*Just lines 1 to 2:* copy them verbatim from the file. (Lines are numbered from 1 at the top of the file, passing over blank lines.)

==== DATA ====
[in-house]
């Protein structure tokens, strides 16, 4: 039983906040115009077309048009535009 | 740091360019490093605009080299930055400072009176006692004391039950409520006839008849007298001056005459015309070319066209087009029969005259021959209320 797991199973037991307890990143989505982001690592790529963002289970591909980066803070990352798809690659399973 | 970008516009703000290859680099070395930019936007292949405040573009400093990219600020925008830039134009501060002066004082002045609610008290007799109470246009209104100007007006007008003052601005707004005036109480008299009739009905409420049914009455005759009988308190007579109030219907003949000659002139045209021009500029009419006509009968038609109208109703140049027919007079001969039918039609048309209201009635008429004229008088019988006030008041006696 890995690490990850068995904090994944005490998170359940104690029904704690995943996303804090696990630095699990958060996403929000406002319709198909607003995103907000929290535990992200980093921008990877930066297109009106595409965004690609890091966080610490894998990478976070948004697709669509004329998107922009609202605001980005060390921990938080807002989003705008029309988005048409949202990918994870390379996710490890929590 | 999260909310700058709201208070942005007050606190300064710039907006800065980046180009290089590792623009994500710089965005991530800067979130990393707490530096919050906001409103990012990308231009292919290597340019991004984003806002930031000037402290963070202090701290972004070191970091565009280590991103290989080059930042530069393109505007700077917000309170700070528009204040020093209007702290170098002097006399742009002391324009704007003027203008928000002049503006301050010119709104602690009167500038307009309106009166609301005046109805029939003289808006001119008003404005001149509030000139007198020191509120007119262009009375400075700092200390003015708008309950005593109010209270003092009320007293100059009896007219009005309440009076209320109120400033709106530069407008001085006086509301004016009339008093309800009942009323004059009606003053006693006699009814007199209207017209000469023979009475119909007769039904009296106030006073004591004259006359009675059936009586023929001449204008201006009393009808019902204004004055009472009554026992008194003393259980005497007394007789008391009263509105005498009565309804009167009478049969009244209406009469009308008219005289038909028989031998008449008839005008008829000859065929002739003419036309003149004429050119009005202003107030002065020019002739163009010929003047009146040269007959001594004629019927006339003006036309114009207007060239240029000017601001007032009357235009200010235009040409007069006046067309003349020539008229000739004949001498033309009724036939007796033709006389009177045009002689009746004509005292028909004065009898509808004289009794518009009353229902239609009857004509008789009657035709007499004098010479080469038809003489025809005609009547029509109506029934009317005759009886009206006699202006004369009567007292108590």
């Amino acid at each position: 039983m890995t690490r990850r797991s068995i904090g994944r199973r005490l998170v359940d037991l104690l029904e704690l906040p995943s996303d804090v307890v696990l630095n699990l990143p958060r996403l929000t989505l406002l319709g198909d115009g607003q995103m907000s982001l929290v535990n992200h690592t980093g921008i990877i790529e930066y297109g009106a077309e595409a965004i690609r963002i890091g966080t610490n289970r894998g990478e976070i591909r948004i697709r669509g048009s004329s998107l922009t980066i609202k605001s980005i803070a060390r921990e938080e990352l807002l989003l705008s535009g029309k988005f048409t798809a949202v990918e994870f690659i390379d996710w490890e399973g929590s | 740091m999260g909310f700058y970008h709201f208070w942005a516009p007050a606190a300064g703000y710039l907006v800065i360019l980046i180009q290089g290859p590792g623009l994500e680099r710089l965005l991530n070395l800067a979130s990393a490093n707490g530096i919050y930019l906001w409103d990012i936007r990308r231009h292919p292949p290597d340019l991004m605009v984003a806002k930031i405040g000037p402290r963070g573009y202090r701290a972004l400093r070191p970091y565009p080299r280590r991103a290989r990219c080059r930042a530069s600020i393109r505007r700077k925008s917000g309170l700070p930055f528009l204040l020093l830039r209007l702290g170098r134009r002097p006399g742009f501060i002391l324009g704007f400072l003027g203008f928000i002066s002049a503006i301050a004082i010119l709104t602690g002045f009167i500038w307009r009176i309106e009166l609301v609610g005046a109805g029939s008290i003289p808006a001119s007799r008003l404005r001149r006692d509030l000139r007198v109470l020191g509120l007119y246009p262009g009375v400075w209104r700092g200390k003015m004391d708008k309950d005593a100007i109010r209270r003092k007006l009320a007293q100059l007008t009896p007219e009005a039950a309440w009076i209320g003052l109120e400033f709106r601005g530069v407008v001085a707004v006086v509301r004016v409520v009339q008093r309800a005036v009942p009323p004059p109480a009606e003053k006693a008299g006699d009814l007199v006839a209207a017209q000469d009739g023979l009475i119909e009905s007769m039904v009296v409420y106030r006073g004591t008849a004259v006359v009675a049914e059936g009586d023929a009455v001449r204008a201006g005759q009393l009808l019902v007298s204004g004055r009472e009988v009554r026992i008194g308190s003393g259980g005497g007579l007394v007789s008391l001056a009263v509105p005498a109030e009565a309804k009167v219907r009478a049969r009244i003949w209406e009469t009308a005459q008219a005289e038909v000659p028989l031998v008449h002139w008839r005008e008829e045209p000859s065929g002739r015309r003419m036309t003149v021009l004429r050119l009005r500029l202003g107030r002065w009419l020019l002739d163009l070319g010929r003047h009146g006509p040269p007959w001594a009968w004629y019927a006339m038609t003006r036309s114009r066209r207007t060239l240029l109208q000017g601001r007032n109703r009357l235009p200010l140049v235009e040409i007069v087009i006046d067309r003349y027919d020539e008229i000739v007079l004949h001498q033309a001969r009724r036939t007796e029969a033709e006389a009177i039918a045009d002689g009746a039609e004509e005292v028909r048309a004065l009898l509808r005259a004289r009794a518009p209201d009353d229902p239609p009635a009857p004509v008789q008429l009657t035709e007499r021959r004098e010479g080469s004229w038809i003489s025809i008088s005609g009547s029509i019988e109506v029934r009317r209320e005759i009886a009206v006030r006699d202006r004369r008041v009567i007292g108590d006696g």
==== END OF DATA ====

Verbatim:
[in-house]
């Protein structure tokens, strides 16, 4: 039983906040115009077309048009535009 | 740091360019490093605009080299930055400072009176006692004391039950409520006839008849007298001056005459015309070319066209087009029969005259021959209320 797991199973037991307890990143989505982001690592790529963002289970591909980066803070990352798809690659399973 | 970008516009703000290859680099070395930019936007292949405040573009400093990219600020925008830039134009501060002066004082002045609610008290007799109470246009209104100007007006007008003052601005707004005036109480008299009739009905409420049914009455005759009988308190007579109030219907003949000659002139045209021009500029009419006509009968038609109208109703140049027919007079001969039918039609048309209201009635008429004229008088019988006030008041006696 890995690490990850068995904090994944005490998170359940104690029904704690995943996303804090696990630095699990958060996403929000406002319709198909607003995103907000929290535990992200980093921008990877930066297109009106595409965004690609890091966080610490894998990478976070948004697709669509004329998107922009609202605001980005060390921990938080807002989003705008029309988005048409949202990918994870390379996710490890929590 | 999260909310700058709201208070942005007050606190300064710039907006800065980046180009290089590792623009994500710089965005991530800067979130990393707490530096919050906001409103990012990308231009292919290597340019991004984003806002930031000037402290963070202090701290972004070191970091565009280590991103290989080059930042530069393109505007700077917000309170700070528009204040020093209007702290170098002097006399742009002391324009704007003027203008928000002049503006301050010119709104602690009167500038307009309106009166609301005046109805029939003289808006001119008003404005001149509030000139007198020191509120007119262009009375400075700092200390003015708008309950005593109010209270003092009320007293100059009896007219009005309440009076209320109120400033709106530069407008001085006086509301004016009339008093309800009942009323004059009606003053006693006699009814007199209207017209000469023979009475119909007769039904009296106030006073004591004259006359009675059936009586023929001449204008201006009393009808019902204004004055009472009554026992008194003393259980005497007394007789008391009263509105005498009565309804009167009478049969009244209406009469009308008219005289038909028989031998008449008839005008008829000859065929002739003419036309003149004429050119009005202003107030002065020019002739163009010929003047009146040269007959001594004629019927006339003006036309114009207007060239240029000017601001007032009357235009200010235009040409007069006046067309003349020539008229000739004949001498033309009724036939007796033709006389009177045009002689009746004509005292028909004065009898509808004289009794518009009353229902239609009857004509008789009657035709007499004098010479080469038809003489025809005609009547029509109506029934009317005759009886009206006699202006004369009567007292108590």